Luke Hopkins River SUP at Howard’s Plunge on the Payette River

We’re at nearly 6000 feet above sea level. Foggy tendrils reach up from the river into the colder morning air. The fog bank nests in the crux of a small group of mountains. I can make out an occasional cow, signs reading “In beloved memory of” with names of pets. I pass signs for river-front property and massive tracts of land. But mostly, I track Luke Hopkins and the Imagine crew in their rental mini van with 3 inflatable boards strapped to the top of their car.

The fog is thinning in the valley as we enter a crack in the range and descend into a series of roller coaster S-turns. Route 55 goes from 65mph to 45, to 25. As we descend, pine trees reach high up to the blue. White knuckle bends, parallel to railroad tracks. Robotic semi trucks at high speeds, as if on rails.We cross the North Fork Bridge, or the “Rainbow Bridge,” a concrete bridge built in the 1930s with emergency relief funds during the great depression, over the Payette River and the railroad. I realize after watching a days of river competition, I no longer see the river in the same way. I don’t see whitewater or rapids. I see features. I see eddies. The river isn’t the same. It’s a connected series of challenges for Luke to attack.

We cross the road and park off the bend, above the river. Everyone’s excited to see Luke hit the water, so in minutes, we’re out with our gear and headed up the road, a concrete barrier separating us from the traffic. Luke’s tight-roping it atop the barrier, geared up, paddle and board in hand. We look down the loose gravel hill at the North Fork of the Payette River and the stretch of rapids known as Howard’s Plunge.

We’re sitting on a barrier along the bend in the road as we wait for Luke to climb down the gravely hill to the river. Over our shoulder, dirty windshields are struck by direct, blinding morning sun just as drivers emerge from the mountain shade and hit the turn. We comment that it’s amazing more cars don’t hit the barrier. That’s when we look down at our barrier and notice that the divider that we are sitting on is brand new. The rest of the barriers look a decade or more old. We think, “This probably isn’t the best pace to sit” and move.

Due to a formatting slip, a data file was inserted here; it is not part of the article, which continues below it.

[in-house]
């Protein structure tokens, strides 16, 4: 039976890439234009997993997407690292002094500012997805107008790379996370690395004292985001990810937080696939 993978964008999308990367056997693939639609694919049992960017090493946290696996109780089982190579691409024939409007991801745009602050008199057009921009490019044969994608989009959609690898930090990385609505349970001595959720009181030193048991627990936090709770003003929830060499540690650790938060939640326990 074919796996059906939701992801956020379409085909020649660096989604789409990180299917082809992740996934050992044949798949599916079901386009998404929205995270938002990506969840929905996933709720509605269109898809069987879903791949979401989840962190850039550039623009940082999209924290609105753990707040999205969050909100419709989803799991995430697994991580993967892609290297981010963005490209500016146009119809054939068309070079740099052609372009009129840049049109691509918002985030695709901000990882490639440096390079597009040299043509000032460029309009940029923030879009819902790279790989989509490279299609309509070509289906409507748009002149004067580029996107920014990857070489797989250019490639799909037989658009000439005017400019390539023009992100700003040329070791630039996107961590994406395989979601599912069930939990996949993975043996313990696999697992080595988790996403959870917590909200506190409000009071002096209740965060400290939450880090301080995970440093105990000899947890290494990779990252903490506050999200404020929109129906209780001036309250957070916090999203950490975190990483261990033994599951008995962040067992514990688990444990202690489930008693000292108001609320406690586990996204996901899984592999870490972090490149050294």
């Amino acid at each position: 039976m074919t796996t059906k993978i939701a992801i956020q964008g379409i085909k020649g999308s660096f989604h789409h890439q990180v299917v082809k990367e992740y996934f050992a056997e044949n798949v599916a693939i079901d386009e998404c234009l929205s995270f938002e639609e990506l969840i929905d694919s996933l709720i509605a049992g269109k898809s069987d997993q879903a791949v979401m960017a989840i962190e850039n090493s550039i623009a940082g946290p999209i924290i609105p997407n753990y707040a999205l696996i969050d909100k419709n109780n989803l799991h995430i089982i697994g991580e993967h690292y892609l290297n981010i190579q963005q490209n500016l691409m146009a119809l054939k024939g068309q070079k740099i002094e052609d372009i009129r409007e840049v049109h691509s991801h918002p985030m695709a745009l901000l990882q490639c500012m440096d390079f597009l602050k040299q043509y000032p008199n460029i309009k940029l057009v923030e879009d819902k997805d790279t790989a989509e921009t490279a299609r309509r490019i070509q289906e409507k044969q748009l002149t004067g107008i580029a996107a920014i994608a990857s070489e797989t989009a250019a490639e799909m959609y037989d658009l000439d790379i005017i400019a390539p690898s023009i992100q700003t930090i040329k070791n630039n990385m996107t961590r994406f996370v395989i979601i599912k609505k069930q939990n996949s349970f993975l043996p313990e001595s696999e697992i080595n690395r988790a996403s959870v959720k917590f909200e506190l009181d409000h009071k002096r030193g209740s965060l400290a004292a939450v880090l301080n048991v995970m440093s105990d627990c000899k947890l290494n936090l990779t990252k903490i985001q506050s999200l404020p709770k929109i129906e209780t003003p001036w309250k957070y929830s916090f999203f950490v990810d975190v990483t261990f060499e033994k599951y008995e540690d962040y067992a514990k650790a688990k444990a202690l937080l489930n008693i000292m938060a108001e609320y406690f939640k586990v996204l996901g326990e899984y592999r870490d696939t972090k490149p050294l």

The rapids on this part of the Payette River are known for being pinched by the road and railroad construction. They each have a long green tongue with craziness on either side of it. Howard’s Plunge is no different. It’s a fast green water tongue that goes into a diagonal with an unpredictable shallow water area before hitting the pool at the end. There is a thin rock in the center which is about 3 feet below the surface. The plan: Stay on that tongue as long as possible, then deal with the rapids below, stay left, and don’t fall. If you do, fall flat. Every rock in there is blasted rock. Be careful.

Luke is prepared for the cold water of Idaho. It comes out of the Cascade Lake and hovers in the 50s. It’s not ice-cream cold, but cold enough. He has a 3:2 wetsuit, BodyGlove Prime Wetsuit, glued and blind stitched, super warm so a 3:2 feels as warm as a 4:3. Super warm booties to have as much grip and warmth as possible but still have dexterity. Armor vest provides floatation and protection from impact in case he falls and hits a rock or other structure. Helmet, paddle and wits to be in the right place. Imagine Rapid Fire is nice and wide, has a lot of kick pads going down the sides of the board giving you better foot control over your board. A huge traction pad and a lot of floatation and a really durable paddle. A paddle I can feel like I can smash against a rock and keep going without it breaking. Sometimes you just have to keep paddling your line, even when it’s shallow. Having the right gear is important to help you get down the river safely and confidently.

Scouting from above is different. You have to accept that when you get on the river it’s going to look different and you’ll have to be open to the fact that you will have to adapt, improvise. As I came into the rapid, I tried to remember what I saw, then change my plan when I saw the ramped-up roller on river left that didn’t look big from up here, but was something from on the river.

The drop is significant. Someone told us it was a 15 foot drop, but it’s not quite that. It’s a 4+ rapid mostly because of the road rock and blasted rock that forms the river bed. It does end in a nice pool which makes it a favorable, high-fun factor section—especially if you keep river left. The pool at the end gives you relief from the rapid. Once you get to the eddy, it’s safer. Although there is a dead deer in the eddy who may have taken a similar line.

The first run is clean. Second and third: Issues and the forth, clean again. It’s fast and violent and exciting, but it’s over in a few seconds and after a hundred photos and video, the challenge is behind us. Off to breakfast.